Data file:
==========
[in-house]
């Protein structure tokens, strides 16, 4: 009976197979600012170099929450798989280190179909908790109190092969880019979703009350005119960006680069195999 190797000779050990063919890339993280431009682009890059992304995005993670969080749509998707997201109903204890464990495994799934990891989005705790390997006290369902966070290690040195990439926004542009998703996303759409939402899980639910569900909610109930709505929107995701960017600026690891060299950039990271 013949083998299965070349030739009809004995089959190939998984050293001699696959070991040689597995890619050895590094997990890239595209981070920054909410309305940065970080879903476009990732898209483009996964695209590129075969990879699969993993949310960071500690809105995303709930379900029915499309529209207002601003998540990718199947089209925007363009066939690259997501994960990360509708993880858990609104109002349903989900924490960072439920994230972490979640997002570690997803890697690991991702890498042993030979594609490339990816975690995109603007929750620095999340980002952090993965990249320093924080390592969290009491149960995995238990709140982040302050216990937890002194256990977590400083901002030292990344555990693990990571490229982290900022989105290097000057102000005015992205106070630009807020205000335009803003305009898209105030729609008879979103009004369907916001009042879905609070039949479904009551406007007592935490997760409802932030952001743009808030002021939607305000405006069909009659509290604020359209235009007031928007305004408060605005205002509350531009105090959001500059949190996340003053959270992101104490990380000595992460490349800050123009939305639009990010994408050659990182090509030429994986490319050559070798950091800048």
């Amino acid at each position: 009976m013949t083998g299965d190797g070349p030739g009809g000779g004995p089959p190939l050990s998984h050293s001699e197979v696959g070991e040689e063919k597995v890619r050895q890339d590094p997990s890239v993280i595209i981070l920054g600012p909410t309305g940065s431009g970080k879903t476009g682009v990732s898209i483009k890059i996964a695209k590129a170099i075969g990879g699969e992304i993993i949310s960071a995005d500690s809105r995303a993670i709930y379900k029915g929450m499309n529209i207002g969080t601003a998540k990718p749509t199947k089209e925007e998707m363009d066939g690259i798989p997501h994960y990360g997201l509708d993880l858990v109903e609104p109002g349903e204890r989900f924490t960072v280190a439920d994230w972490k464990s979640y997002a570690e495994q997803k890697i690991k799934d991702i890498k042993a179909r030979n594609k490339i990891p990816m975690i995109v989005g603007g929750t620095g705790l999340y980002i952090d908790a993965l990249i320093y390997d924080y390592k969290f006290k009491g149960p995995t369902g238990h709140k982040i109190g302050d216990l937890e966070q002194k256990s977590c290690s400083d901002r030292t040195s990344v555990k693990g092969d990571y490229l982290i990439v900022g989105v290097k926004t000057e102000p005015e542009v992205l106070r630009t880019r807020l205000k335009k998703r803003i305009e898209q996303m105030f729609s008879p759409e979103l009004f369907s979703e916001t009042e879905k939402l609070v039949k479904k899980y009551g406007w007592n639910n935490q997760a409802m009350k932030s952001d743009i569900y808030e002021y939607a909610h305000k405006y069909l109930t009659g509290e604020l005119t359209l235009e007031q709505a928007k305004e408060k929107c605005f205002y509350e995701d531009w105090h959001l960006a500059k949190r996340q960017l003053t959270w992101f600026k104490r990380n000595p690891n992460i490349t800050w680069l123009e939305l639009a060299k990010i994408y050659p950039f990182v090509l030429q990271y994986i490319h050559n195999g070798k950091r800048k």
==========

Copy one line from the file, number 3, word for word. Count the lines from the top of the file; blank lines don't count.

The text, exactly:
């Amino acid at each position: 009976m013949t083998g299965d190797g070349p030739g009809g000779g004995p089959p190939l050990s998984h050293s001699e197979v696959g070991e040689e063919k597995v890619r050895q890339d590094p997990s890239v993280i595209i981070l920054g600012p909410t309305g940065s431009g970080k879903t476009g682009v990732s898209i483009k890059i996964a695209k590129a170099i075969g990879g699969e992304i993993i949310s960071a995005d500690s809105r995303a993670i709930y379900k029915g929450m499309n529209i207002g969080t601003a998540k990718p749509t199947k089209e925007e998707m363009d066939g690259i798989p997501h994960y990360g997201l509708d993880l858990v109903e609104p109002g349903e204890r989900f924490t960072v280190a439920d994230w972490k464990s979640y997002a570690e495994q997803k890697i690991k799934d991702i890498k042993a179909r030979n594609k490339i990891p990816m975690i995109v989005g603007g929750t620095g705790l999340y980002i952090d908790a993965l990249i320093y390997d924080y390592k969290f006290k009491g149960p995995t369902g238990h709140k982040i109190g302050d216990l937890e966070q002194k256990s977590c290690s400083d901002r030292t040195s990344v555990k693990g092969d990571y490229l982290i990439v900022g989105v290097k926004t000057e102000p005015e542009v992205l106070r630009t880019r807020l205000k335009k998703r803003i305009e898209q996303m105030f729609s008879p759409e979103l009004f369907s979703e916001t009042e879905k939402l609070v039949k479904k899980y009551g406007w007592n639910n935490q997760a409802m009350k932030s952001d743009i569900y808030e002021y939607a909610h305000k405006y069909l109930t009659g509290e604020l005119t359209l235009e007031q709505a928007k305004e408060k929107c605005f205002y509350e995701d531009w105090h959001l960006a500059k949190r996340q960017l003053t959270w992101f600026k104490r990380n000595p690891n992460i490349t800050w680069l123009e939305l639009a060299k990010i994408y050659p950039f990182v090509l030429q990271y994986i490319h050559n195999g070798k950091r800048k």